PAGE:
Sheriff candidates tackle issues at debate

Published 5:00 am Wednesday, June 20, 2007

Lincoln County’s candidates for sheriff had a chance to airtheir views on several pertinent questions Monday night at a debateat the State Room.

The debate, sponsored by Brookhaven Broadcasting, featuredquestions that were called in by listeners over the last few weeksand drawn at random from a bowl containing 10 possible topics.

Probably the most controversial question was that of dealingwith illegal immigrants in Lincoln County. Several candidatesvoiced opinions on not putting off the responsibility on otheragencies, regardless of where the responsibility lies.

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“Don’t put it off on someone else. I don’t want to run them outof the United States, because I can’t. But we can do something inour county,” said B.W. Pitts, who did not state any specific ideasabout what exactly to do in the county.

Gene “Bub” Simmons, the only candidate with no law enforcementexperience but who has held numerous positions in the Army, hadstatistics from the National Crime Information Center. He said thecenter had 12,000 hits nationally on illegal immigrants last year,although the statistics were not broken down regarding Mississippior Lincoln County.

“The deaths last year attributed to these people parallel thedeaths in Iraq,” said Simmons. “And everyone’s upset about the war.Being in the military, I’m upset about the war, too.”

Terry Harper attributed parts of the community’s drug problemsto the immigrant population as well.

“If you were to check, two out of every 20 of these people areprobably smoking marijuana,” he said. “You have to treat them as acitizen. Don’t overlook that they’re Hispanic.”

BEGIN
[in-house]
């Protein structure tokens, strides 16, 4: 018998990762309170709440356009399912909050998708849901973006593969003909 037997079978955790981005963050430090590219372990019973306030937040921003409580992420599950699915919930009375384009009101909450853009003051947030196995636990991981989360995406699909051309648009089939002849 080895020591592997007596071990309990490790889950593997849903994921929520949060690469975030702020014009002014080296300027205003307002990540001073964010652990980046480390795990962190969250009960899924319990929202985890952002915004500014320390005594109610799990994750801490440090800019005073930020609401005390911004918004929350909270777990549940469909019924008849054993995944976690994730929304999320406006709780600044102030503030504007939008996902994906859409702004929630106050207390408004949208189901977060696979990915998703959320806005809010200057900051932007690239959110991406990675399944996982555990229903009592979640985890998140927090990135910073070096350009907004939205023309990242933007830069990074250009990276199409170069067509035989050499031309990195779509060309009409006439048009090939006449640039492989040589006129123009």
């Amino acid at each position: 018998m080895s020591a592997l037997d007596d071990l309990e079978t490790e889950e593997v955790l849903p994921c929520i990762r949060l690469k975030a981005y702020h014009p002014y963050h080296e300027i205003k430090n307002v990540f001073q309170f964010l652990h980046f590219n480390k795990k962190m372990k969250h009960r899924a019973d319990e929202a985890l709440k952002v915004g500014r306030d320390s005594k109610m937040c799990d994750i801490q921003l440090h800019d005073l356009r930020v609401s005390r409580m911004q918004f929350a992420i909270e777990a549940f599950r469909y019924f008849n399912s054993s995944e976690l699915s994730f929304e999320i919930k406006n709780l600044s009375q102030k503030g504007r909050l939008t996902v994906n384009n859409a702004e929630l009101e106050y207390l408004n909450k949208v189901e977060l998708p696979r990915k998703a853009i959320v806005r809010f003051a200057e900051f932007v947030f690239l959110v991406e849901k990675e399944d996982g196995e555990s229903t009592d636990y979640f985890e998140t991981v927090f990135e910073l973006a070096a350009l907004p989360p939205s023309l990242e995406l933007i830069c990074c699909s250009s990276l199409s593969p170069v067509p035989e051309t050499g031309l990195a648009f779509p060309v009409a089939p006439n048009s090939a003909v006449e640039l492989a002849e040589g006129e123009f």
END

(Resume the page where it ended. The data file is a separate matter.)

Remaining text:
Robert Berry said the point is to protect the citizens, whetherit means against illegal immigrants or other threats.

“My number one priority is to protect and serve the citizens ofLincoln County by whatever means necessary,” he said. “As sheriff,that’s exactly what I’ll do.”

Pitts and Berry are former deputies with the sheriff’sdepartment and Harper served as a jailer.

Incumbent Sheriff Steve Rushing and former Sheriff Lynn Boyteexplained to the crowd that dealing with immigrants depends on arelationship with the Immigration and Naturalization Service, aswell as other help from federal agencies. Enforcement ofimmigration laws is a federal matter and local authorities’ handsare tied in dealing with them until they actually commit acrime.

“I wish we had more help keeping them from getting here,” saidBoyte. “We have to work through federal guidelines, and if we havehelp on a national level, then our efforts will begin to payoff.”

Rushing agreed, saying that previous statements by radio talkshows that he believed there wasn’t a problem with illegalimmigrants were taken out of context.

“Certainly we do have problems wilth illegal immigrants,especially the problems you run into getting federal help,” hesaid, explaining the jurisdictional boundaries. “With illegalimmigrants, it is a federal offense. And with federal violations,you have to deal through the federal offices.”